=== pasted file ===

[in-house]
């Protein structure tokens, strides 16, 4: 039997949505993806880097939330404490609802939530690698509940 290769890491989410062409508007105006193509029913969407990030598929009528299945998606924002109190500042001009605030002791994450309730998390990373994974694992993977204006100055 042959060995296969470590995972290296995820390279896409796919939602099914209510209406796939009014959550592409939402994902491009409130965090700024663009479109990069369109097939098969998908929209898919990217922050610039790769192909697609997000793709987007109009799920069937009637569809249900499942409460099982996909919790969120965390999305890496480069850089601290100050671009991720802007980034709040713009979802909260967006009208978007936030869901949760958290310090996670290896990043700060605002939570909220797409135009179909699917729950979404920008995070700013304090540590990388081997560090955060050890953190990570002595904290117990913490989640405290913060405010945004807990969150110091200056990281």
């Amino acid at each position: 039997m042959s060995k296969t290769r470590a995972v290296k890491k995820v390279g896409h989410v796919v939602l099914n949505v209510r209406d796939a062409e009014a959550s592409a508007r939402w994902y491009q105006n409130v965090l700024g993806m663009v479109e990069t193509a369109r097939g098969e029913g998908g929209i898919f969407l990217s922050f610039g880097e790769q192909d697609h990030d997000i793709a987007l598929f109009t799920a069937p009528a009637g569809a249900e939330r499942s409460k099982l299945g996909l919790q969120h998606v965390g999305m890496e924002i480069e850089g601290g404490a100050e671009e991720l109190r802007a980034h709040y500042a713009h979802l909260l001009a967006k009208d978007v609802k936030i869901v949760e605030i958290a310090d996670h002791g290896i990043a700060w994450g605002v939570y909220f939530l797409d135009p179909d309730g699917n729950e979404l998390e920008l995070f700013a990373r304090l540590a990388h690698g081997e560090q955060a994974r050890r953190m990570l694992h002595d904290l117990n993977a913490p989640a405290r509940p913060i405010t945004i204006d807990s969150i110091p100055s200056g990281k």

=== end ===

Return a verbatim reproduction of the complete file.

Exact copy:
[in-house]
């Protein structure tokens, strides 16, 4: 039997949505993806880097939330404490609802939530690698509940 290769890491989410062409508007105006193509029913969407990030598929009528299945998606924002109190500042001009605030002791994450309730998390990373994974694992993977204006100055 042959060995296969470590995972290296995820390279896409796919939602099914209510209406796939009014959550592409939402994902491009409130965090700024663009479109990069369109097939098969998908929209898919990217922050610039790769192909697609997000793709987007109009799920069937009637569809249900499942409460099982996909919790969120965390999305890496480069850089601290100050671009991720802007980034709040713009979802909260967006009208978007936030869901949760958290310090996670290896990043700060605002939570909220797409135009179909699917729950979404920008995070700013304090540590990388081997560090955060050890953190990570002595904290117990913490989640405290913060405010945004807990969150110091200056990281």
């Amino acid at each position: 039997m042959s060995k296969t290769r470590a995972v290296k890491k995820v390279g896409h989410v796919v939602l099914n949505v209510r209406d796939a062409e009014a959550s592409a508007r939402w994902y491009q105006n409130v965090l700024g993806m663009v479109e990069t193509a369109r097939g098969e029913g998908g929209i898919f969407l990217s922050f610039g880097e790769q192909d697609h990030d997000i793709a987007l598929f109009t799920a069937p009528a009637g569809a249900e939330r499942s409460k099982l299945g996909l919790q969120h998606v965390g999305m890496e924002i480069e850089g601290g404490a100050e671009e991720l109190r802007a980034h709040y500042a713009h979802l909260l001009a967006k009208d978007v609802k936030i869901v949760e605030i958290a310090d996670h002791g290896i990043a700060w994450g605002v939570y909220f939530l797409d135009p179909d309730g699917n729950e979404l998390e920008l995070f700013a990373r304090l540590a990388h690698g081997e560090q955060a994974r050890r953190m990570l694992h002595d904290l117990n993977a913490p989640a405290r509940p913060i405010t945004i204006d807990s969150i110091p100055s200056g990281k």